February 13, 2017
The judges for the 2017 Sue C. Boynton Poetry Contest are Jacob Hartsoch and Laura Laffrado. As always, after submissions are closed (March 31) the judges will both read every single poem that is submitted (without knowing the name of the poet) and will then work together to select the Walk and Merit winners.
Jacob Hartsoch grew up in a small Montana town and was inspired by Richard Hugo’s poetry about local places he knew and loved. His work has been selected three times in the annual Sue C. Boynton Poetry Contest and he is the recipient of the Gonzaga University Costello Award in poetry. He lives in Bellingham with his wife and two young boys and is currently excited about wind, water, and reducing his family’s carbon footprint. Photo by Sheila Carson.
Laura Laffrado’s current work is focused on returning forgotten Pacific Northwest writer Ella Rhoads Higginson to literary prominence. Her most recent book is Selected Writings of Ella Higginson: Inventing Pacific Northwest Literature (2015). Laffrado is also author of Uncommon Women: Gender and Representation in Nineteenth-Century US Women’s Writing (2009, 2015) and other books and essays. She is Professor of English at Western Washington University.
This year’s guidelines are posted on the 2017 Contest page.
March 5, 2016
This year’s judges for the Sue C. Boynton Poetry Contest are Luther Allen and Luci Shaw. As always, after submissions are closed (March 31) the judges will both read every single poem that is submitted (without knowing the name of the poet) and then work together to select the Walk and Merit winners.
Luther Allen writes poems and designs buildings from Sumas Mountain. He writes poetry to make sense of his place in the world, a sort of spiritual practice. He facilitates SpeakEasy, a community poetry reading series in Bellingham, and is co-editor of Noisy Water, a poetry anthology featuring 101 Whatcom County poets. His collection of poems, The View from Lummi Island, can be found at http://othermindpress.wordpress.com.
Luci Shaw, a poet and essayist, is Writer in Residence at Regent College, Vancouver. She has authored over 35 books. Widely anthologized, her writing has appeared in Image, Weavings, Books & Culture, The Christian Century, Relief, Rock & Sling, Ruminate, Radix, Crux, The Southern Review, Stonework, Mars Hill, Nimble Spirit, Poetry East and others. She is a 2013 recipient of the Denise Levertov Award. Her most recent book of poetry is Scape. Coming in April, 2016, Sea Glass: New & Selected Poems (WordFarm) and The Thumbprint in the Clay (essays, IVP). For further information visit www.lucishaw.com.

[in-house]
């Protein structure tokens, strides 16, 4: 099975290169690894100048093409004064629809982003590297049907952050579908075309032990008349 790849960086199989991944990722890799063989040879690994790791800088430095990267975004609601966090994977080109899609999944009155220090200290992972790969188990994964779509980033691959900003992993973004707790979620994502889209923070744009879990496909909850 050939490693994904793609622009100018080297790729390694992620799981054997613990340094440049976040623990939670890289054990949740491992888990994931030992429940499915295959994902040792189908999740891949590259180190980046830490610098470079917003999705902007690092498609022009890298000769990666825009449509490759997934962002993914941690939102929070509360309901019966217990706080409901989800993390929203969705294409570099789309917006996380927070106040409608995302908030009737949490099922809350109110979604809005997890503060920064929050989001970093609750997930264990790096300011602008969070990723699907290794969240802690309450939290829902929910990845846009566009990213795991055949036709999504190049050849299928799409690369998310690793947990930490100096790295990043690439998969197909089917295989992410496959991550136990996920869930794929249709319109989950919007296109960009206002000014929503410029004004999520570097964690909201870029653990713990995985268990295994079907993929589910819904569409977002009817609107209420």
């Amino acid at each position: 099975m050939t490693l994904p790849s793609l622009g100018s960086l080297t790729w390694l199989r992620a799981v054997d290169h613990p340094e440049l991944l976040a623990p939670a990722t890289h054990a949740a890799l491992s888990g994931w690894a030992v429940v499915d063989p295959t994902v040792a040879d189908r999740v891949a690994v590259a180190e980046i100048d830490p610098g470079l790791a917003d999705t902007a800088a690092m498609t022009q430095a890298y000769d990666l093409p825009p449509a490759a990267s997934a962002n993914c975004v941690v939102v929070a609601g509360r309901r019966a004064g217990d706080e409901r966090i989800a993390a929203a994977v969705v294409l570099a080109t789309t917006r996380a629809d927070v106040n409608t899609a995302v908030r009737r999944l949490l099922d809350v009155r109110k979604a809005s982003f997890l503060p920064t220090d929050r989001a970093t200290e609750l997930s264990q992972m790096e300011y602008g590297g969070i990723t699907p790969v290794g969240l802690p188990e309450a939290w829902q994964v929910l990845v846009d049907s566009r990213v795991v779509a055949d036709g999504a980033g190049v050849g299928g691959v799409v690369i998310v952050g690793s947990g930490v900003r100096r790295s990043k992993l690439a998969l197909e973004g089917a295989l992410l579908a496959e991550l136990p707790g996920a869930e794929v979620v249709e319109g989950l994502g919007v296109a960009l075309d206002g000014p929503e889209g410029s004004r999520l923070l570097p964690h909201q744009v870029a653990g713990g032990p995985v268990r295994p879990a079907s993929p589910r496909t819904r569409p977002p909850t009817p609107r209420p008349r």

March 1, 2015
The Sue C. Boynton Poetry Contest is now open for submissions from Whatcom County poets of all ages and experience. Each year, two accomplished poets who live in Whatcom County are invited to judge the submissions and select the 10 Walk Awards and 15 Merit Awards. This year’s judges are Jeanne Yeasting and Caleb Barber.
JEANNE YEASTING is a writer and visual artist. She teaches creative writing and literature at Western Washington University. Her most recent publications are poems in Cirque and the Mohave River Review.
CALEB BARBER holds a BA in English from Western Washington University, as well as an MFA in poetry from the Northwest Institute of Literary Arts. He lives in Bellingham, Washington, where he works at an aerospace machine shop. He has been widely published in literary journals, notably in Fulcrum, New Orleans Review, Los Angeles Review, and he was featured in Poet Lore. His first book, Beasts and Violins, is available from Red Hen Press. The title poem appeared in Best American Poetry 2009.
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Caleb Barber photo by Brian Davidson
February 13, 2013
The Sue C. Boynton Poetry Contest, which will begin accepting submissions on March 1, 2013, is very pleased to introduce this year’s contest judges, Bruce Beasley and Mary Gillilan.
Bruce Beasley is the author of seven collections of poems, most recently Theophobia. He has won numerous awards for his poetry as well as fellowships from the National Endowment for the Arts and the Artist Trust of Washington and three Pushcart Prizes in poetry. Beasley grew up in Macon, Georgia, and now lives in Bellingham, Washington, where he is a professor of English at Western Washington University. Photo: BOA Editions